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San Francisco by Richard Connema

Harold Pinter's Betrayal
Is an Accessible and Powerful Drama

Also see Richard's review of Awe About Eve and Teatro ZinZanni

Betrayal
Christopher Marshall and
Charles Shaw Robinson

Aurora Theatre Company closes out its 12th season with Harold Pinter's triangular relationship drama Betrayal. This is one of the British playwright's most accessible dramas, involving the marital infidelity of three characters. This 1979 drama has recently gained popularity due to some splendid revivals in New York and London.

Harold Pinter is one of the most respected playwrights of our day. He has written 29 plays with some in the absurdist style. He has also written 21 screenplays for some of the best films of modern day. Many critics believe that Betrayal is his absurdist masterpiece. No doubt it is an accessible absurdist magnum opus. Noted playwright David Hare says "Pinter did what Auden said a poet should do. He cleaned the gutters of the English language so that it ever afterwards flowed more easily and more cleanly. He writes in certain expectations of the unexpected. In sum this tribute from one writer to another: you never know what the hell's coming next".

I saw the original production of Betrayal at the Royal National in 1979 with Michael Gambon, Daniel Massey and Penelope Wilton in the leads. The American premiere was also in the same year with Raul Julia, Roy Scheider and Blythe Danner at the Trafalgar Theatre. Peter Hall's production ran 170 performances in New York. There have been many revivals in the U.K. over the years, the most recent being Peter Hall's production starring Janie Dee, Aden Gillett and Hugh Speer. It is currently touring the providences in that country. There was also a brilliant revival at the American Airlines Theatre several years ago with Liev Schreiber, John Slattery and Juliette Binoche.

Betrayal is less cryptic than most many of Pinter's absurdist plays. The plot involves Robert (Charles Shaw Robinson) and Emma (Carrie Paff) and their long time friend Jerry (Christopher Marshall). The name of the play says it all. Emma and Jerry betray Robert, Robert betrays Jerry and Emma and Robert betray each other. The play starts in the present, when Emma has had a seven year affair with Robert's best friend Jerry. Beginning at the end of the affair, each scene of this compelling drama moves backwards in time to the fateful moment when the infidelity began. This is an enthralling study of adultery that only a masterful playwright could envision.

Betrayal moves backwards in time with the ebb and flow of Emma and Jerry's affair in less than 90 minutes in this no intermission production. The playwright coordinates an emotional mix of inaccessible, anxious people against a down-to-earth backdrop where Pinter's sparse language often disguises deeper divergence. Through their reminiscing, old truths become falsehoods and falsehoods become new truths as everyone's secrets are revealed.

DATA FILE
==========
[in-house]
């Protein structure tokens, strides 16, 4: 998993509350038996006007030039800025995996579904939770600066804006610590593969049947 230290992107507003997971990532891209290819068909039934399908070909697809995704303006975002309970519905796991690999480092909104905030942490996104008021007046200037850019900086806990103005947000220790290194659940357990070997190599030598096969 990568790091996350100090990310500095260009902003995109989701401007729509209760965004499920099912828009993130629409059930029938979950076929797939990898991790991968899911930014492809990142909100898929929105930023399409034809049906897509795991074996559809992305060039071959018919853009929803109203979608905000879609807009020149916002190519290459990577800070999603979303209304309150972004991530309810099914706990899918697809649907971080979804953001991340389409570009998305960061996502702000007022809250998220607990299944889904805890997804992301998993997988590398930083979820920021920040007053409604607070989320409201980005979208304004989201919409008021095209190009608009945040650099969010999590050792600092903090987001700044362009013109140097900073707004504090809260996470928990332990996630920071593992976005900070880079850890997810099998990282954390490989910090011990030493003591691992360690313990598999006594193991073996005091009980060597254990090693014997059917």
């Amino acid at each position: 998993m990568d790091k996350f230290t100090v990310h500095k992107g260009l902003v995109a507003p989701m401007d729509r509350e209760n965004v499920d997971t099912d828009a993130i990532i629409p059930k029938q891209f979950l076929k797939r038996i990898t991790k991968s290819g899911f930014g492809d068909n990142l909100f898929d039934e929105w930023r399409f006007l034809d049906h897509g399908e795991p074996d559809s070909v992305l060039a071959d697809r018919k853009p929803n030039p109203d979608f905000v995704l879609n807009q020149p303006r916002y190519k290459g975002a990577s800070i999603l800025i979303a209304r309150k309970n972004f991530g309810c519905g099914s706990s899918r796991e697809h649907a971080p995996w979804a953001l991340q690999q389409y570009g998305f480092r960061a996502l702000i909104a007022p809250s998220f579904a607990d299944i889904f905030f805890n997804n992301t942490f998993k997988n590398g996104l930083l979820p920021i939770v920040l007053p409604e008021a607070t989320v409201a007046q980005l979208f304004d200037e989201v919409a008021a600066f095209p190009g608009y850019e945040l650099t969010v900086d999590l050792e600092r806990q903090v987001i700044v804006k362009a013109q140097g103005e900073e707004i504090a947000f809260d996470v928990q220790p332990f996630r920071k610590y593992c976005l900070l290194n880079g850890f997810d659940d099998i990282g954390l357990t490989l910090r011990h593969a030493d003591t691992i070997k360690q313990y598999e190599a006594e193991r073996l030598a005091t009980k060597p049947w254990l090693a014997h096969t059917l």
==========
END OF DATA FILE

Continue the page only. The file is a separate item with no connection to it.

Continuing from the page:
Director Tom Ross's fine revival has three excellent actors managing to grow younger as the play progresses. They also are able to discard their layers of guilt as they become younger and fresher. Charles Shaw Robinson (Homebody/Kabul at Berkeley Rep, The Weir at the Aurora) plays Robert. His brittle tight-lipped speech is excellent at the beginning and he emerges a chipper young man at the end. He displays a quiet fury as the cuckolded husband. It is an intense performance.

Carrie Paff (former New York actress, plus Othello at Woman's Will and Pastures of Heaven at Word for Word) is admirable as Emma. At the beginning she portrays a stiff, cold woman who softens as the scenes go back in time. Christopher Marshall (regional theatre work in Milwaukee and two seasons with the Colorado Shakespeare Festival) as Jerry brings to the role a deceptive naturalness and plays a person trying to keep his own betrayal of his best friend Robert slightly out of focus. He seems to have a suppressed power to be a lover rather than a loose cannon; however, it is a good performance. Ephraim Swanson-Dusenbury has a very small cameo role as the Italian waiter, which he plays effectively.

The five previous productions of this play I have seen all were presented on a proscenium stage. This production is on a smaller, three-side stage with much too much furniture. My main objection in this production is the length of time it takes to change each scene. There are nine scene changes during which the audience must wait while set workers move the furniture to various positions in the darkened auditorium. The director tries to fill these pauses with various street noises, but that does not seem to work. A jarring effect is added to what should be a smooth flowing production.

Betrayal runs through July 25th at the Aurora Theatre, 2081 Addison Street, Berkeley, Ca. For tickets call 510-843-4822 or visit www.auroratheatre.org.

The theatre company will open its 13th season with the west coast premiere of The Persians, based on the earliest surviving play in Western literature. It opens on September 3.


Photo: David Allen


Cheers - and be sure to Check the lineup of great shows this season in the San Francisco area


- Richard Connema



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